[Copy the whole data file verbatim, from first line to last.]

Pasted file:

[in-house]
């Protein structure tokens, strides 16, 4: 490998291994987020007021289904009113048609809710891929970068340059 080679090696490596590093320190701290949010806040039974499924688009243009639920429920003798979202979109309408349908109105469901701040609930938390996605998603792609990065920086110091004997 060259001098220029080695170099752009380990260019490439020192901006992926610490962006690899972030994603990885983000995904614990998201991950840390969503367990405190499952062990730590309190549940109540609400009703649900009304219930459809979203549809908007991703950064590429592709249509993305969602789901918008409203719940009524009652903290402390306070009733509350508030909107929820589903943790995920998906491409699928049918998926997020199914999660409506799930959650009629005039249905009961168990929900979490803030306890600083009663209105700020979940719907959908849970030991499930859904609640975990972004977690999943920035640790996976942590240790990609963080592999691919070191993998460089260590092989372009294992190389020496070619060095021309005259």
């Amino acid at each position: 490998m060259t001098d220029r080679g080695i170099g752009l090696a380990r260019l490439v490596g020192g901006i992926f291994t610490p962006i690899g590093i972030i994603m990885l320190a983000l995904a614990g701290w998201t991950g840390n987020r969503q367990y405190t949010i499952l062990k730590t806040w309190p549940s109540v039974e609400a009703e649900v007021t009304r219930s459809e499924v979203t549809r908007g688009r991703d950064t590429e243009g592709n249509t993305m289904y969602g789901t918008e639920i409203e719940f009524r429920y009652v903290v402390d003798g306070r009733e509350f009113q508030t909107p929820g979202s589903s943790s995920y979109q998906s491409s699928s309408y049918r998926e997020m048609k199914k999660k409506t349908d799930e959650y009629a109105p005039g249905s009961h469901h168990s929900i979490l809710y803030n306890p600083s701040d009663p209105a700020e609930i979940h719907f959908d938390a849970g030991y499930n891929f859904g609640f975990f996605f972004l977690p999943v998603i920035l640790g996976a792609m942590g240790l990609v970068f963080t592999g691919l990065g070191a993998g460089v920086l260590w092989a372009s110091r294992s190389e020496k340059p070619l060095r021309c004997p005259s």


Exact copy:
[in-house]
């Protein structure tokens, strides 16, 4: 490998291994987020007021289904009113048609809710891929970068340059 080679090696490596590093320190701290949010806040039974499924688009243009639920429920003798979202979109309408349908109105469901701040609930938390996605998603792609990065920086110091004997 060259001098220029080695170099752009380990260019490439020192901006992926610490962006690899972030994603990885983000995904614990998201991950840390969503367990405190499952062990730590309190549940109540609400009703649900009304219930459809979203549809908007991703950064590429592709249509993305969602789901918008409203719940009524009652903290402390306070009733509350508030909107929820589903943790995920998906491409699928049918998926997020199914999660409506799930959650009629005039249905009961168990929900979490803030306890600083009663209105700020979940719907959908849970030991499930859904609640975990972004977690999943920035640790996976942590240790990609963080592999691919070191993998460089260590092989372009294992190389020496070619060095021309005259």
């Amino acid at each position: 490998m060259t001098d220029r080679g080695i170099g752009l090696a380990r260019l490439v490596g020192g901006i992926f291994t610490p962006i690899g590093i972030i994603m990885l320190a983000l995904a614990g701290w998201t991950g840390n987020r969503q367990y405190t949010i499952l062990k730590t806040w309190p549940s109540v039974e609400a009703e649900v007021t009304r219930s459809e499924v979203t549809r908007g688009r991703d950064t590429e243009g592709n249509t993305m289904y969602g789901t918008e639920i409203e719940f009524r429920y009652v903290v402390d003798g306070r009733e509350f009113q508030t909107p929820g979202s589903s943790s995920y979109q998906s491409s699928s309408y049918r998926e997020m048609k199914k999660k409506t349908d799930e959650y009629a109105p005039g249905s009961h469901h168990s929900i979490l809710y803030n306890p600083s701040d009663p209105a700020e609930i979940h719907f959908d938390a849970g030991y499930n891929f859904g609640f975990f996605f972004l977690p999943v998603i920035l640790g996976a792609m942590g240790l990609v970068f963080t592999g691919l990065g070191a993998g460089v920086l260590w092989a372009s110091r294992s190389e020496k340059p070619l060095r021309c004997p005259s």